News Release

Andalusian experts discover new procedures for DNA stability

In a recent article published in the scientific review PNAS, they showed that in eukaryotic cells the proximity of genes to nuclear pores contributes to the maintaining of the integrity of the genome

Peer-Reviewed Publication

University of Seville

Andres Aguilera, University of Seville

image: The researcher Andres Aguilera. view more 

Credit: University of Seville

Researchers from the University of Seville at the Andalusian Centre for Molecular Biology and Regenerative Medicine (Centro Andaluz de Biología Molecular y Medicina Regenerativa - Cabimer) have discovered that in eukaryotic cells the proximity of the genes to the nuclear pores, which are found in the nuclear membrane, contributes to maintaining the integrity of the genome. This is due to the fact that the anchoring of DNA to the pore during transcription avoids the formation of DNA-RNA hybrids, which are a natural source of DNA breaks and genome instability.

The proximity and anchoring of the genes to the nuclear pores during transcription has been known of for more than a decade. It makes it possible for the nascent RNA to be carried out of the nucleus. "In this work, we have seen that if DNA is located in the interior of the nucleus and removed from the nuclear pore, the formation of DNA-RNA hybrids are more likely. That is to say, the anchoring of DNA to the pore contributes to preserving the integrity of the genome by avoiding the formation of these structures", explains the University of Seville professor and director of Cabimer, Andrés Aguilera.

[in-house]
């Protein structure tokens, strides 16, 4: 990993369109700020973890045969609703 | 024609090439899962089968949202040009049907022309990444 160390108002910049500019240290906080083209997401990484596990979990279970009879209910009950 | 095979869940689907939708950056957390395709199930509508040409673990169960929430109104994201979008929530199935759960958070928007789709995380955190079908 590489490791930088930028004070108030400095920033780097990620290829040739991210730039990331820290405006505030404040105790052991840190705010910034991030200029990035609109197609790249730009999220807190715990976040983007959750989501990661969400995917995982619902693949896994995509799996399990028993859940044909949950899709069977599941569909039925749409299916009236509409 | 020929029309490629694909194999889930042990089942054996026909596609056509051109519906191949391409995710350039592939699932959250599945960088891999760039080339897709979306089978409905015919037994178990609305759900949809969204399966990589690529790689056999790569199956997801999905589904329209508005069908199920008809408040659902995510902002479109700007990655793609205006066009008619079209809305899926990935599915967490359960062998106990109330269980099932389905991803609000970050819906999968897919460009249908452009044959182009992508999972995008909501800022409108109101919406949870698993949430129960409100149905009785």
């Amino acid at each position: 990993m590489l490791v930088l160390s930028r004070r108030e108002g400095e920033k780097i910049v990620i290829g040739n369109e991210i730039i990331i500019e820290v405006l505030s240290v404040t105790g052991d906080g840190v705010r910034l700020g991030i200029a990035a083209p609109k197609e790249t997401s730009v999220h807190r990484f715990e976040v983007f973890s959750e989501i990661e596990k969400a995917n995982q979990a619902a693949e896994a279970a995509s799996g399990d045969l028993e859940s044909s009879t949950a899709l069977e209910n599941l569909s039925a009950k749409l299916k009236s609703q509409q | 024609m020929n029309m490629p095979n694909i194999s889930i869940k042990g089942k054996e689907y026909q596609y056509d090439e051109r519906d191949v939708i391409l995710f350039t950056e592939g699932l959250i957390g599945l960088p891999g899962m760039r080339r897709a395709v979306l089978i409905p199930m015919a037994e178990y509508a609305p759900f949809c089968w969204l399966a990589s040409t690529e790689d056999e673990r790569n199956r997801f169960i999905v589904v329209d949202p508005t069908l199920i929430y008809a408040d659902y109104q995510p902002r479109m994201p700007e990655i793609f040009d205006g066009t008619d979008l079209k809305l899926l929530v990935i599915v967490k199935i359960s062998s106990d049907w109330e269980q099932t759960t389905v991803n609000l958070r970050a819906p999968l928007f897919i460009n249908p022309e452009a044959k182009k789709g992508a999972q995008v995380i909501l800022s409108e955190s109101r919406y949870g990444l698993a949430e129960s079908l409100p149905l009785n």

The work was carried out on a model eukaryotic organism, the yeast Saccharomyces. In this a genetic count was made of new genes involved in the prevention of DNA-RNA hybrids, which cause genetic instability. From one collection of mutations of protein coding genes, they identified the nuclear components Mlp1 and Mlp2 of the macrocomplex that form the nuclear pores, preserved in all the eukaryotes, including the human ones. The molecular analysis of the null mutations (totally non-functioning) of these genes allowed it to be observed that DNA-RNA hybrids accumulated (detected via a specific anti-hybrid antibody) and increased the genetic instability that they caused. However, when the DNA in these mutations was again returned to the nuclear pore by means of a genetically-engineered artificial anchoring system, the hybrids and the instability were suppressed.

"It was particularly relevant that this system of artificial anchoring was also tested in THO-complex mutations, which also see increased DNA-RNA hybrids and the associated genetic instability, and we successfully managed to prevent the formation of DNA-RNA hybrids and instability", Aguilera highlighted.

The accumulation of RNA-DNA hybrids in the genome is a source of genome instability in all organisms and has been associated with neurodegenerative diseases and cancer. The results of the research open new possibilities for understanding the cellular mechanisms responsible for genome instability and for being able to explore new therapeutic approaches.


The work is part of the doctoral thesis of Francisco García Benítez, directed by the teachers Hélène Gaillard y Andrés Aguilera.

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